Sunday, October 12, 2008

THE HARDEST VOTE by George Packer, The New Yorker

Barbie Snodgrass had agreed to meet me at a Kentucky Fried Chicken outlet, on a strip of fast-food restaurants and auto shops west of downtown Columbus, Ohio, but she didn’t have much time to talk. Her shift as a receptionist at a medical clinic, which got her out of the house at six in the morning, had just ended, at three; the drive home, to a housing development in a working-class suburb south of the city, took half an hour. She then had a little more than an hour to eat, change clothes, let the dog out, check up on her sister’s two teen-age daughters—Sierra and Ashley, who were under her care—and then drive back into Columbus, where she worked the evening shift cleaning the studios of a local television station, and where her day ended, at ten. She also worked some weekends. She was forty-two, single, overweight, and suffering from stomach pains.

Snodgrass sat down at my table and refused the offer of a soft drink. She was wearing a drab ensemble of gray cotton sweatpants and a loose-fitting pale-yellow knit top, and her brown hair fell in bangs just above her eyes. I asked for her thoughts about the Presidential candidates, and she said, “Someone who makes two hundred or three hundred thousand a year, who eats a regular meal, who doesn’t have to struggle, who doesn’t worry if the lights are going to be turned out—if he doesn’t walk in your shoes, he can’t understand.”

In Snodgrass’s shoes, it hardly made sense to draw a paycheck. “You’re working for what?” she asked. She hadn’t finished college, and the two jobs that kept her “constantly moving” brought in a little more than forty thousand dollars a year, but after the mortgage (a thousand a month), car payments (three hundred and fifty), levies for supplies at the girls’ public high school, fuel, electricity, stomach medicine, and a hundred dollars’ worth of groceries each week (down from eight bags to four at Kroger’s supermarket, because of inflation) there was basically nothing left to spend. She could cut corners—go out for a McDonald’s Dollar Meal instead of spending seven dollars on a bag of potatoes and cooking at home. But that meant the end of any kind of family life for her nieces.

“These days, you have to struggle,” she said. “As a kid, I used to be able to go to the movies or to the zoo. Now you can’t take your children to the zoo or go to the movies, because you’ve got to think how you’re going to put food on the table.” Snodgrass’s parents had raised four children on two modest incomes, without the ceaseless stress that she was enduring. But the two-parent family was now available only to the “very privileged.” She said that she had ten good friends; eight of them were childless or, like her, unmarried with kids. “That’s who’s middle-class now,” she said. “Two parents, two kids? That’s over. People looked out for me. These kids nowadays don’t have nobody to look out for them. You’re one week away from (a) losing your job, or (b) not having a paycheck.”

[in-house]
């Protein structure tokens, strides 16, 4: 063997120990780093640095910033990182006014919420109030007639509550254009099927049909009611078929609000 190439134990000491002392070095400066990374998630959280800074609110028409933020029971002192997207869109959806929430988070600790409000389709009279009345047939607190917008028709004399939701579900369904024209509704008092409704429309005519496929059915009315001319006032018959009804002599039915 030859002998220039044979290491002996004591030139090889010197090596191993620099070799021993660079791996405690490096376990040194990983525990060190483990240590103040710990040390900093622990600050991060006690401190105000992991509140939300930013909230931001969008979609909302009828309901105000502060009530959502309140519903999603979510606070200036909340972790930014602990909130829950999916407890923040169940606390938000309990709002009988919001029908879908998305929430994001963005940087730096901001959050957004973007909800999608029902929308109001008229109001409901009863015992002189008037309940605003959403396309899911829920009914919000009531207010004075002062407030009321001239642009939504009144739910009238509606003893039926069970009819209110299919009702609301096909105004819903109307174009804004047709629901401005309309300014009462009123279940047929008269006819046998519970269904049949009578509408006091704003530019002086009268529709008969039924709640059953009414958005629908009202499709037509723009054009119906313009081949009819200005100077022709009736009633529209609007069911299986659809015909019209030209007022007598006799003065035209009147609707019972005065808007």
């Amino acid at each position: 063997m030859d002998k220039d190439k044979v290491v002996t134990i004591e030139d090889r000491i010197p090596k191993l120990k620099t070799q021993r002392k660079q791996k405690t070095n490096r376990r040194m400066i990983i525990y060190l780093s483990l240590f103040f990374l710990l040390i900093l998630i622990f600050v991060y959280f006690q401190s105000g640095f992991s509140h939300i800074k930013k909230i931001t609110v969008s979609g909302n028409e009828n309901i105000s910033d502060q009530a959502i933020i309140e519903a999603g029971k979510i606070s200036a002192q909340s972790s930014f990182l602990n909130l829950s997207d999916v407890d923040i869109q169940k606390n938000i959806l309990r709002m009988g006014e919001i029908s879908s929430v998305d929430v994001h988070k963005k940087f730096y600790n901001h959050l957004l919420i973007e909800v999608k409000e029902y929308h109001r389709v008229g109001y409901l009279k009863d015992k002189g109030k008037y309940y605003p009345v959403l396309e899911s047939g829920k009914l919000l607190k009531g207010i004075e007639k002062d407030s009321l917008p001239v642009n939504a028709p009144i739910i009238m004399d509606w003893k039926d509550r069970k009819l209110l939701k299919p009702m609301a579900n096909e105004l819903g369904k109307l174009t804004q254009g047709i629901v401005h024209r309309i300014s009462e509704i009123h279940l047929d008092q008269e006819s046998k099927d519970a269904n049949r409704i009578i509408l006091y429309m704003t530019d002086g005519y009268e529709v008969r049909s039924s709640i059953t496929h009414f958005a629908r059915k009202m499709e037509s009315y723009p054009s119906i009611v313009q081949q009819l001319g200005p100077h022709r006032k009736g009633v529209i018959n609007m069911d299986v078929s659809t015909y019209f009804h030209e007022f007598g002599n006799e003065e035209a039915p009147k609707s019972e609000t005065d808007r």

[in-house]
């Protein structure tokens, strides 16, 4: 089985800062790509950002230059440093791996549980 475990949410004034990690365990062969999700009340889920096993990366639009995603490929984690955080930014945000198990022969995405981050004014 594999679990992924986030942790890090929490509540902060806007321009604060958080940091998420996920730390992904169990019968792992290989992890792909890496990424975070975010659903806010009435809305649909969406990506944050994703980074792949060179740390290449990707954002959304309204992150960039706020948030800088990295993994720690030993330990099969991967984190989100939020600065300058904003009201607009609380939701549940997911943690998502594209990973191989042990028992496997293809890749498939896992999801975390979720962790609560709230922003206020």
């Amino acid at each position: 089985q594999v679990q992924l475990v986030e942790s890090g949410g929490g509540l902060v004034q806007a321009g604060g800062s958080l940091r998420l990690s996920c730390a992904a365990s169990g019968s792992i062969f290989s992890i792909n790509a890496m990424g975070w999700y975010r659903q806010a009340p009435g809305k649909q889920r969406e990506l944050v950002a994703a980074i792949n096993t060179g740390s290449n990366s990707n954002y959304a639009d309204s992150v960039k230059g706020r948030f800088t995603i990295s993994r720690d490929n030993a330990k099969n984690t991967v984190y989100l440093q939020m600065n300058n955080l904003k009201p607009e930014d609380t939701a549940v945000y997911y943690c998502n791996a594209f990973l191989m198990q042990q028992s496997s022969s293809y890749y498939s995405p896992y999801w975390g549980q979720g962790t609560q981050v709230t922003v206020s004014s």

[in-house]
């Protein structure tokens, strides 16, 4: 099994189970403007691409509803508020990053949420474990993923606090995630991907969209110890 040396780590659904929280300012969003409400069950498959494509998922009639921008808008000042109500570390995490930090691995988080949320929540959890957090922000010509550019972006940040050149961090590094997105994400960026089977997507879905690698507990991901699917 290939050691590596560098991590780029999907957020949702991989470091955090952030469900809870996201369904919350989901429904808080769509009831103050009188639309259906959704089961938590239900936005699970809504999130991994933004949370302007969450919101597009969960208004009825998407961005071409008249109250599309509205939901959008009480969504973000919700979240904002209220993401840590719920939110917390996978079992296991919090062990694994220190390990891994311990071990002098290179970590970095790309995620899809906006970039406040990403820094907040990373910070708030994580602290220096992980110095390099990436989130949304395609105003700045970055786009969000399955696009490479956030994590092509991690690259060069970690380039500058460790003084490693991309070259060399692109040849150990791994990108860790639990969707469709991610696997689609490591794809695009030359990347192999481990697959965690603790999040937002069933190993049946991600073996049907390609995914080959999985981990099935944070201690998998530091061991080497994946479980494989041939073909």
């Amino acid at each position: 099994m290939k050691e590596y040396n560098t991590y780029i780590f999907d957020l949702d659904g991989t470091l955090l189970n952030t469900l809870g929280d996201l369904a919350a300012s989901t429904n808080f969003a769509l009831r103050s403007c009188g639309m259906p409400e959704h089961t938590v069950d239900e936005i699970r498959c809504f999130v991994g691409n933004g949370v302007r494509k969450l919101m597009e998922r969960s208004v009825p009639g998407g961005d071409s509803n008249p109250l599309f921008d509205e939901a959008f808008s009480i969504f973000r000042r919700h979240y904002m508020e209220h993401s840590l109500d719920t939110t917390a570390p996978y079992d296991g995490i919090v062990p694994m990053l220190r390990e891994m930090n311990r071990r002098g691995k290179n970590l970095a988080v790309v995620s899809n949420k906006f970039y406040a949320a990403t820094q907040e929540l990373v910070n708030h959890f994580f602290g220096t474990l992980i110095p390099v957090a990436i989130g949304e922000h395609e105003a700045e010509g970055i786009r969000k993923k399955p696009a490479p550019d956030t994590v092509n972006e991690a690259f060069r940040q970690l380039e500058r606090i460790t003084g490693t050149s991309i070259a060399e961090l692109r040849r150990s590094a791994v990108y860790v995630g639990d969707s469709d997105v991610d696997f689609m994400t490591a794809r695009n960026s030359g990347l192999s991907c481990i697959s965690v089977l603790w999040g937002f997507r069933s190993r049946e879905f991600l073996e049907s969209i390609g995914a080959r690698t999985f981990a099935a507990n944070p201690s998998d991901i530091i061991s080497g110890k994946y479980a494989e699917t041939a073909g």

Snodgrass, who has always voted Democratic, was paying close attention to the Presidential campaign—she had taped both candidates’ Convention speeches, and watched them when she had time—but her faith in politicians was somewhere close to zero. She wanted a leader who would watch out for people in the “middle class,” people like her who had no one on their side. “I think McCain is going to be just like Bush the next eight years,” she said. “I don’t see how it’s going to change.” To her, Sarah Palin, a working mother close to her own age, felt more like a token choice than like a kindred spirit. “I think McCain picked her so women can relate to her, not because she’s the best person for the job,” Snodgrass said. “She’s more of a show for the American family.” Hillary Clinton had been better, but even she couldn’t fully apprehend Barbie Snodgrass’s predicament.

She remained uninspired by Barack Obama. His Convention speech had gone into detail about his policy proposals on matters like the economy and health care, which seemed tailored to attract a voter like Snodgrass, but they filled her with suspicion. His promise to rescind the Bush tax cuts for wealthier Americans struck her as incredible: “How many people do you know who make two hundred and fifty thousand dollars? What is that, five per cent of the United States? That’s a joke! If he starts at a hundred thousand, I might listen. Two hundred fifty—that’s to me like people who hit the lottery.” In fact, only two per cent of Americans make more than a quarter of a million dollars a year, but that group earns twelve per cent of the national income. Nonetheless, the circumstances of Snodgrass’s life made it impossible for her to imagine that there could possibly be enough taxable money in Obama’s upper-income category—which meant that he was being dishonest, and that she would eventually be the one to pay. “He’ll keep going down, and when it’s to people who make forty-five or fifty thousand it’s going to hit me,” she said. “I’d have to sell my home and live in a five-hundred-dollar-a-month apartment with gang bangers out in my yard, and I’d be scared to death to leave my house.”


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